Boyd’s imagery is entertainingly vivid. The literary agent sits back and reveals ‘the medicine ball that was his belly’. Kydd suffers ‘the sonic version’ of the suburbs — ‘barking dogs, the annoying buzz of an electric hedge-trimmer, the chimes of a distant ice cream van’. Deception is needed to keep inner lives private. Kydd is assaulted by the Algerian philosopher. Various excuses are given for a split lip: he ‘slipped getting out of the bath’, ‘a squash racket hit him in the mouth’.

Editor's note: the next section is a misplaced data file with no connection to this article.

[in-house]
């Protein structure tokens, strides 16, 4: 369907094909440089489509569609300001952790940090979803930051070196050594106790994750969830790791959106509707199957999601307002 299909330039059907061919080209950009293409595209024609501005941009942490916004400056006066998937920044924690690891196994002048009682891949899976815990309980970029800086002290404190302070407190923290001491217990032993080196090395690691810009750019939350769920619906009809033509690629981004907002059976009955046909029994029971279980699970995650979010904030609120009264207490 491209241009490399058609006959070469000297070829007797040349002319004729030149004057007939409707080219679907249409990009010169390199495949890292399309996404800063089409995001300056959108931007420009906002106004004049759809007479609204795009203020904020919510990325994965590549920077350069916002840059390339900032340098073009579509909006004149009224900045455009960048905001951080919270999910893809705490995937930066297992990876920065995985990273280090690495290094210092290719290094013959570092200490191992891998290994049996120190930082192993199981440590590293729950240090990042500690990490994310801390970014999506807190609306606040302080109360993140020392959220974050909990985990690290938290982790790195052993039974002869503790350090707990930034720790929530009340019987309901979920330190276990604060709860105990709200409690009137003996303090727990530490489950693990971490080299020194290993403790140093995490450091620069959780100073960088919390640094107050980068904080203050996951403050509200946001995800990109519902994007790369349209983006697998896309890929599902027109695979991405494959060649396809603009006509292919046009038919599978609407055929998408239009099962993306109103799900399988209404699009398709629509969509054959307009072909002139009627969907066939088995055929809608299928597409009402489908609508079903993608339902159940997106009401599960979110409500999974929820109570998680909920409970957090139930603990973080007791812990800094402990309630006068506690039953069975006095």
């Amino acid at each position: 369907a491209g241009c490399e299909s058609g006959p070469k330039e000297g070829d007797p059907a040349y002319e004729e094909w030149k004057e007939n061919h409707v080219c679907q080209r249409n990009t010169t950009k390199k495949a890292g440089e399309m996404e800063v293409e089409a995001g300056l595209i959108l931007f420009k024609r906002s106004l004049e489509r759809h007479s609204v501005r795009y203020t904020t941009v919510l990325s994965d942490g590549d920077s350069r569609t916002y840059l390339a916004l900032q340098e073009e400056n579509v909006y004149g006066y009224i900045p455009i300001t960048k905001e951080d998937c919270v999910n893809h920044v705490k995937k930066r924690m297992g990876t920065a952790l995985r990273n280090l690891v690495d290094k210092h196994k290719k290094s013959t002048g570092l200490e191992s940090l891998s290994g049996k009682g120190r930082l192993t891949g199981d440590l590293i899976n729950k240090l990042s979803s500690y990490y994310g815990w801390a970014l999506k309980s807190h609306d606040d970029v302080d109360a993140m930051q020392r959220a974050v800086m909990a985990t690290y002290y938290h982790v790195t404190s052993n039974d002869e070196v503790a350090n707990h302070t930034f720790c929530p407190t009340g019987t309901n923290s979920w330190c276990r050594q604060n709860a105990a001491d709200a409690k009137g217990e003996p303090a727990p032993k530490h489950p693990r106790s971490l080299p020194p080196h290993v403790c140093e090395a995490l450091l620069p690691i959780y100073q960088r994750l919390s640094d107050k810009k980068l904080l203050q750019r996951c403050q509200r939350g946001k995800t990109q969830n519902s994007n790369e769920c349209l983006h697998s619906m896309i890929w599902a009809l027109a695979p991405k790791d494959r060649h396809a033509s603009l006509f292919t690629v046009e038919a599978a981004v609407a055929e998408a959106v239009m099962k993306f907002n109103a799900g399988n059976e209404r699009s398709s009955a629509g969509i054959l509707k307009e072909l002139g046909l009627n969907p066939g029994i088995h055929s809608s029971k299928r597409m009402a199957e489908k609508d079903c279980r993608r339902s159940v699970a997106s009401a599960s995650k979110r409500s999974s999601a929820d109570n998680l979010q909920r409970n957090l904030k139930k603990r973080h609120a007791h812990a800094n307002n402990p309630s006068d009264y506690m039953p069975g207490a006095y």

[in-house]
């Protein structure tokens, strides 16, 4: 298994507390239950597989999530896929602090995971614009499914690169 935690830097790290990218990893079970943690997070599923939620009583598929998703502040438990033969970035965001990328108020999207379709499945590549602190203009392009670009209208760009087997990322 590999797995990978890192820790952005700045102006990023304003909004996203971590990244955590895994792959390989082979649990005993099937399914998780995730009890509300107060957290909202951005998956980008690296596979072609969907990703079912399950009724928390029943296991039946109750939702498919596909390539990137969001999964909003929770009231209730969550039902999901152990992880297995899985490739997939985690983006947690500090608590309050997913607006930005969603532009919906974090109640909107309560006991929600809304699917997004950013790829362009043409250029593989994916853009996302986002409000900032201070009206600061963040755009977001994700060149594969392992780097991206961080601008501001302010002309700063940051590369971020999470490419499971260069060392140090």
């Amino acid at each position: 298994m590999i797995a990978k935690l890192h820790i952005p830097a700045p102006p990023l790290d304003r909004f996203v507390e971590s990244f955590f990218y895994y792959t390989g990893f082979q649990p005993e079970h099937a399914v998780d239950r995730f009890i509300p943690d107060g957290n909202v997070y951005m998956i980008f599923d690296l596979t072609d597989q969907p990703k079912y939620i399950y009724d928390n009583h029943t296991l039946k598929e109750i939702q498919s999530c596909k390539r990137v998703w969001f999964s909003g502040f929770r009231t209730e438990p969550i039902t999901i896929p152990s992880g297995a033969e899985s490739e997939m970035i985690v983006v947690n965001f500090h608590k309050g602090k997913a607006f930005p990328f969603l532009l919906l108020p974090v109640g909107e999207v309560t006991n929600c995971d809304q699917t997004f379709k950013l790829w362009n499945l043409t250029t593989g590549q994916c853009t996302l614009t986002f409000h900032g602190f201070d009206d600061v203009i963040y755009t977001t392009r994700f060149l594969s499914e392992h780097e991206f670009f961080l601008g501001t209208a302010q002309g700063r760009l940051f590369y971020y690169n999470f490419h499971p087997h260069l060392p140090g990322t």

Trio embraces comedy, tragedy and redemption. It succeeds impressively because of its dramatic, often sensational, revelations.